In 1998, I was on a sailboat in San Francisco Bay and put myself in a careless position that herniated L4/L5. The pain was severe and rehabilitation took almost a year before I could again walk normally. During the past two decades, I’ve babied my back and my activities taking care not to put myself in a situation that would trigger a recurrence of the discomfort.
Two years ago, I was helping a friend with a project at his ranch, and when we were finished a sharp pain in my back told me that I overdid it. For the following 10 or 12 months, all of my activities were accompanied by discomfort and/or pain, sometimes to the point where I could not walk more than 10 feet before needing to sit down. I went to a few different chiropractors to no avail. I went to a masseuse in Santa Margarita who made me feel good, but the comfort only lasted 10 minutes. I went to a local prominent orthopedist who ordered an MRI and advised of my spinal stenosis, arthritis, and aging back. He said I was not a good candidate for surgery – which I didn’t want to do anyway – and offered to give me a pain shot, which worked for two weeks. And, I went into a brief period of depression where it seemed that I never would walk normally – without pain – or play with my grandkids.
My wife had previously experienced some shoulder difficulty and after completing traditional physical therapy, the therapist recommended that my wife see Kelly Reed Daulton. My wife insisted that I go see Kelly. My first impressions of Kelly and Gyrotonics were skeptical, but after two or three sessions, it became quite obvious that Kelly wasn’t just a “physical therapist” and that her Gyrotonic equipment weren’t just nice pieces of wood sculpture. Kelly’s in depth understanding of both the body and the mind – and how the two interact – began to capture my attention and earn my respect. It became quite clear to me that Kelly was a very knowledgeable super-star in the art and science of her specialty.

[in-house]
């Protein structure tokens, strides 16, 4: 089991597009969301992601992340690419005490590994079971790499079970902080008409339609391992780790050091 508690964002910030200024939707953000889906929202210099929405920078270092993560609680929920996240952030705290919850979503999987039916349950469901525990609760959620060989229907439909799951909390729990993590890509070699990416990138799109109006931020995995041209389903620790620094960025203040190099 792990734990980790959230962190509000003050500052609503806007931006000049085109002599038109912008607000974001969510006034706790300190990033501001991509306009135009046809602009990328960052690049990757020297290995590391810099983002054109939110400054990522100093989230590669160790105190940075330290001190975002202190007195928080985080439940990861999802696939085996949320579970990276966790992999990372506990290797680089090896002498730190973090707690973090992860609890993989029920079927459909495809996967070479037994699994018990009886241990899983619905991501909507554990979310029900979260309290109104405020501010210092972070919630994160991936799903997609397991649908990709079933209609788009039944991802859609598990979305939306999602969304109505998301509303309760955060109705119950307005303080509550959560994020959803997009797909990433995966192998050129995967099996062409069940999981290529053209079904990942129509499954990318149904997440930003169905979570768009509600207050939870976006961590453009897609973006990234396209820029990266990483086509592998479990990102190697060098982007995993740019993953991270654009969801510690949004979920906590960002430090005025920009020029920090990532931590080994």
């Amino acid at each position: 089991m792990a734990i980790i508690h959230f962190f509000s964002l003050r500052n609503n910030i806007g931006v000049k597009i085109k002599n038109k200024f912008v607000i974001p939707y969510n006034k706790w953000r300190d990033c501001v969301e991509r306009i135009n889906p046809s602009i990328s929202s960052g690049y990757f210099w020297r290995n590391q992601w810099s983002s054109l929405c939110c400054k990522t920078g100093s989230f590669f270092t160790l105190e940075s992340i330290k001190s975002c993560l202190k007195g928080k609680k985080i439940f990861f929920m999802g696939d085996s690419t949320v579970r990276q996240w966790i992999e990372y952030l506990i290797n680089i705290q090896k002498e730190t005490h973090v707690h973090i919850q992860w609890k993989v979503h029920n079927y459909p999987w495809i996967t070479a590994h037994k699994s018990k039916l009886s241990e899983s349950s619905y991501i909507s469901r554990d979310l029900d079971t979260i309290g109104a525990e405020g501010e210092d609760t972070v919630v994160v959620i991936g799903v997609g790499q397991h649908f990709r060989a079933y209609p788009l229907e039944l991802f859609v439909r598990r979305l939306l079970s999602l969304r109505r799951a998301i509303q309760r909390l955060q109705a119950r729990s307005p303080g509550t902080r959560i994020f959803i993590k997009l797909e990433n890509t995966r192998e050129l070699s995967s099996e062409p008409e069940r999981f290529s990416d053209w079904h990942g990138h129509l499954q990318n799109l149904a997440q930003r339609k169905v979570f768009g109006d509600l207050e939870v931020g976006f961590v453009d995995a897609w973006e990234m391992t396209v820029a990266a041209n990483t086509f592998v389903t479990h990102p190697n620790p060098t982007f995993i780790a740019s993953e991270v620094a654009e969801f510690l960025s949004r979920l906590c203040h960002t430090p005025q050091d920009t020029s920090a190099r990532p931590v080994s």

At first, I was visiting her once a week and the first two months or so were interesting with some progress. Each session, Kelly would ask about the results of my last visit, and she listened intensely to my responses and took notes. She then tuned each session to help me build a strong body again. After several months of progress, I changed to two days per week where I began to notice greater improvement. I could stand longer in one place without pain, I could walk further without pain, and while I hate the expression, I began to see light at the end of the tunnel.
Kelly recognized my progress as well, and I don’t know if she thought my interest was waning, but one day she said to me, “I know you feel you are progressing, but in order to achieve success with your body, you need to stay with Gyrotonics for an extended period.” I had a few chiropractors say something similar to that, but I knew deep inside from repeated visits to their office that their comment was a super sales pitch. But Kelly’s comment struck me differently; I knew that she cared, I knew she was right, and I knew we were making progress. That was six or seven months ago.
The other day, I was doing some projects, going back and forth between our barn and our house, and I walked over to help a neighbor whose tractor was stuck in the mud. When I got back to my house, I said to my wife, “That’s weird. I just spent the whole day on my feet, walking about doing this and that, and there’s no pain. I’m walking normally!” She smiled and said, “I know. I’ve been watching you!”